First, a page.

Hayes involved a dispute between a mortgagee of a mineral lease and its equipment and a materialman, who furnished materials in connection with the drilling of a well under the lease, to the proceeds from a sheriff's sale of the mineral lease and equipment. The Court held that the mortgagee's claim was superior since the materialman's lien was not timely recorded under the provisions of Act 298 of 1926, the only Act (for reasons unimportant to this discussion) under which the materialman could derive any lien rights.

Although the primary issue turned on the holding that the materialman's lien rights were not timely perfected, the Court commented as follows:

"* * * the [Private Works] Act of 1926 has no application, for [that] Act related only to constructions on top of the ground, whether on land leased or not leased, and does not, therefore, relate to the drilling of oil or gas wells, which, by their nature, are constructions made underground * * *"

The apparent purpose of the above comment was to justify exclusion from coverage under the lien statute of several small items furnished later and with respect to which the lien was timely filed. However, it would appear that the quoted language was a baseless conclusion drawn from dictum in the earlier Calatex case, and in any event its import is too vague and uncertain to warrant further consideration as valid authority.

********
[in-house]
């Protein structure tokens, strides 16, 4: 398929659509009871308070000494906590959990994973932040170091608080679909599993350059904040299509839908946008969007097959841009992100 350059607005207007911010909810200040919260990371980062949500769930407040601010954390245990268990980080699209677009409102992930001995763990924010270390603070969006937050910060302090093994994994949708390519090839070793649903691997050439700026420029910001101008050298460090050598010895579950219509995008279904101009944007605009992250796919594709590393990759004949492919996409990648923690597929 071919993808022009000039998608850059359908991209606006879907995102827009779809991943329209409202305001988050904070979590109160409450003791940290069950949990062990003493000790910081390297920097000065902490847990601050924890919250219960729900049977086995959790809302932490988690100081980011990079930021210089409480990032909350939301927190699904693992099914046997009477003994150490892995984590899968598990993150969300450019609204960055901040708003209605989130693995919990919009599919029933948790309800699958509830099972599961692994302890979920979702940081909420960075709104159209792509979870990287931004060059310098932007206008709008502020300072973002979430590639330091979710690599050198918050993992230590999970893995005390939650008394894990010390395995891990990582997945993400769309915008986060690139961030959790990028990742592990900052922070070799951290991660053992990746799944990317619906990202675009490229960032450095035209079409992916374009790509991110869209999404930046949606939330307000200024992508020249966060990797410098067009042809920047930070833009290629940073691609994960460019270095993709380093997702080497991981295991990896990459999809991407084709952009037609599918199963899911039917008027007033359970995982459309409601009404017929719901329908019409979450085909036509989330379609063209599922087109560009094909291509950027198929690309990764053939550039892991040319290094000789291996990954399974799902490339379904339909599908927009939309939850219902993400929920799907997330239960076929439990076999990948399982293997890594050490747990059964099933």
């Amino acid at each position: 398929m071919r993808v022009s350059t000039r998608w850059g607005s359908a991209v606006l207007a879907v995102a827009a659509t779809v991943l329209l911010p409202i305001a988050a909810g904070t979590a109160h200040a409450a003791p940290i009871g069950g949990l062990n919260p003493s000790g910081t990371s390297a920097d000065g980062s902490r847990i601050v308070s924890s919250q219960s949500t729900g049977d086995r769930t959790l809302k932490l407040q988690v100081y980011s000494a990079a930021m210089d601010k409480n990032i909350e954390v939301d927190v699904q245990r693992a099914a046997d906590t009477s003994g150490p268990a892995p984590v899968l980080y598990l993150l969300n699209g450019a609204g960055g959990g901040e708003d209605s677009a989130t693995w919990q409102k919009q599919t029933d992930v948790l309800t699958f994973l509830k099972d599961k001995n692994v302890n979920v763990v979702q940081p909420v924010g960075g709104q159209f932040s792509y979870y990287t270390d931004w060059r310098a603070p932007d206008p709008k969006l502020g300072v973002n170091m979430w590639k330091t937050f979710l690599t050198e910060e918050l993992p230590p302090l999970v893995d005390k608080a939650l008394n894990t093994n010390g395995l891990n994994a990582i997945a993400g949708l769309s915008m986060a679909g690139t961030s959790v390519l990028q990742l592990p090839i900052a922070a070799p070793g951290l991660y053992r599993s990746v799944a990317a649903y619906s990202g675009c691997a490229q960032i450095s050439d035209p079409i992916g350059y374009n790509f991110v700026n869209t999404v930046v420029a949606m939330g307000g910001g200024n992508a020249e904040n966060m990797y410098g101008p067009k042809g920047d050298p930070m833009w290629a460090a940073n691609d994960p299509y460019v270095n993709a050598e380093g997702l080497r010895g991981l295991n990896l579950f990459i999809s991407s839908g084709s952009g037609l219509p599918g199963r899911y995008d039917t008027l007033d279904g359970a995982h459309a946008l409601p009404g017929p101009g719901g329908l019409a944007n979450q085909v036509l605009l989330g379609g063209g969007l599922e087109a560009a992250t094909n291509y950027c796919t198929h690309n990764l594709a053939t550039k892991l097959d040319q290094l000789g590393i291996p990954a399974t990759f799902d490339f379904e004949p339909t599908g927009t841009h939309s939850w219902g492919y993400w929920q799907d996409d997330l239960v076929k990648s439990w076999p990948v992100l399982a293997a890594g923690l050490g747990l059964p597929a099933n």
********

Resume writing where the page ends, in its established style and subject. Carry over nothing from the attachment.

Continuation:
The only opinion in which Hayes has been cited was that rendered by Judge Dawkins in Smith v. Anderson Bros. Corp., et al., 104 F. Supp. 117 (W.D.La. 1952). In this case defendant, a general contractor who had contracted to construct and lay a pipeline through several Louisiana parishes engaged plaintiff sub-contractor to clear and construct the right-of-way for the pipeline. Although the language from the opinion in Hayes was quoted by Judge Dawkins, the import thereof is difficult to discern since the case was decided on the theory that the clearing of a pipeline right-of-way was not work "in connection with the erection, construction, repair or improvement of any building, structure or immovable property," which quoted language is found in LSA-R.S. 9:4801. The pertinent question in the case should have been whether the entire project (constructing and laying a pipeline) was within the scope of the quoted statutory provisions, rather than whether a small portion of the project (clearing of the right-of-way) performed by one subcontractor was covered by statute. Accordingly, the Smith case is of no value in deciding the instant case.

Thus, there is no basis in Louisiana jurisprudence to support the contention that merely because an oil-gathering pipeline lies, in the main, underground and underwater it is per se a construction without the scope of LSA-R.S. 9:4801 et seq.

The leading section of the Private Works Statute 9:4801, subd. A., spells out that the law is intended to apply to:

"* * * the erection, construction, repair or improvement of any building, structure or other immovable property * * *"